In this study, a statistical analysis was performed on all the data obtained experimentally to compare the impact of different aggregate based upon their geology on the strength of the asphalt pavement under varying temperature. According to this research work, max strength was achieved at 25 and 30 °C by employing both types of aggregates, i.e., Sargodha (sandstone) and Sakhi Sarwar (limestone and sandstone). In this research, the second degree of the polynomial was presented for each aggregate type, which helps other researchers and engineers to validate such parameters during decision making of higher performance parameters. The results for asphalt concrete mixes containing Sargodha crushed were having relatively well stability compared to Sakhi Sarwar crushed. This paper showed that ultrasonic pulse velocity is a very interesting method for damage detection of asphalt concrete that can easily be applied on site. It was observed that the stability of asphalt core samples has an indirect relation with ultrasonic passing time. This could clearly be observed with 60 °C of samples, which had the lowest stability and had the longest ultrasonic passing time as compared to other samples exposed to various temperatures. In addition, ultrasonic velocity decreased with an increase in voids when the sample was exposed to high temperatures. In other words, with the increasing of temperature, the stability of the asphalt mixes decreased significantly. The results of this study clearly show that when the temperature was low, the surface of the sample was affected only and the temperature inside the sample was not significantly affected by the bitumen. However, as temperature increasing bitumen is heated and inside the samples, the temperature increased too, which resulted in an increase in fluidity of bitumen. The strength of the asphalt mix was reduced due to increased viscosity and ductility. Consequently, premature distresses are developed on the road surface due to insufficient mixing and compaction temperature are some issues such as segregation, high air void content resulting in insufficient mixing, and compaction temperature. It should be observed that samples were subjected to heat from all four sides in this research, whereas in the highway the top surface of the road was exposed to heat only. Thus, to comprehend the real effect of temperature on roads, it is necessary to determine the behavior of asphalt’s lower layers during the day need to be further studied. This finding could open a way towards decisions regarding the optimum thickness of the binder and erosion layers, thus improving the stability and performance of asphalt concrete in road construction. However, this research will also assist in analyzing the effect of source geology on road construction.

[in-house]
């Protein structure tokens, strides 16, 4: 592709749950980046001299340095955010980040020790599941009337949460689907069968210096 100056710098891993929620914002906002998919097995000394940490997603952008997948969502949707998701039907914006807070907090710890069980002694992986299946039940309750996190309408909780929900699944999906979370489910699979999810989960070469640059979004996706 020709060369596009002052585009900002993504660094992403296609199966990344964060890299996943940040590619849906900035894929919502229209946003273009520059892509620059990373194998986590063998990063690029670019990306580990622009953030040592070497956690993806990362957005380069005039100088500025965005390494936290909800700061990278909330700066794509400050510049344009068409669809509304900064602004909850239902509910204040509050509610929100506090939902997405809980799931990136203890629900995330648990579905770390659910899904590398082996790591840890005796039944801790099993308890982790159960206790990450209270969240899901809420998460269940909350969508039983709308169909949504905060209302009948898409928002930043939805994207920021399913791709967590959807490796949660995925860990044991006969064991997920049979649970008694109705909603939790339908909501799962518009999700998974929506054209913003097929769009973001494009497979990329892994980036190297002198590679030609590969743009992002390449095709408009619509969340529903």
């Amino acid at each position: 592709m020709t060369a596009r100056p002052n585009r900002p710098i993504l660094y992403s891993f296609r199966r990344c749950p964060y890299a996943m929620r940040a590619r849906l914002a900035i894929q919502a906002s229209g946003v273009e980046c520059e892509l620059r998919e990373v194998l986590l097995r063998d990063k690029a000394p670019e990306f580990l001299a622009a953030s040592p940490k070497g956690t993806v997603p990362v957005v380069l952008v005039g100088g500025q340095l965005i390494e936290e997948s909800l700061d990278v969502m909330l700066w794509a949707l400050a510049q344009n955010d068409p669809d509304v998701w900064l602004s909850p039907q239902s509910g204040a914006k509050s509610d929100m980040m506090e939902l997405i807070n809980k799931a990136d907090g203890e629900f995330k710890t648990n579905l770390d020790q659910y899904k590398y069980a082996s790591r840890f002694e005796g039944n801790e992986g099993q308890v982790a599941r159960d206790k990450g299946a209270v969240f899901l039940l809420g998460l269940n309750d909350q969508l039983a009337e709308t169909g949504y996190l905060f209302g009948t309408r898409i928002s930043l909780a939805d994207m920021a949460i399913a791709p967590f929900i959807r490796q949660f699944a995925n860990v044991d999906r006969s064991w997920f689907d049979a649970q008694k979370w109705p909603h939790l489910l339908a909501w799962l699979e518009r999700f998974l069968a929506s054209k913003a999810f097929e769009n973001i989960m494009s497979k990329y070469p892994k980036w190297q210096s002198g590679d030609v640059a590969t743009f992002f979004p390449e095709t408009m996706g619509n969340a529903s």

Author Contributions

Conceptualization, M.K.A. and S.A.R.S.; Data curation, A.N.S., M.U.S. and S.N.; Formal analysis, M.K.A., S.A.R.S., H.A., S.N. and M.H.S.; Investigation, A.J. and M.H.S.; Resources, A.J.; Software, S.N. and A.R.K.; Writing—original draft, M.K.A. and S.A.R.S.; Writing—review and editing, A.R.K. All authors have read and agreed to the published version of the manuscript.

Funding

This research received no external funding.

Conflicts of Interest

The authors declare no conflict of interest.

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Figure 1. Research Framework.
Figure 1. Research Framework.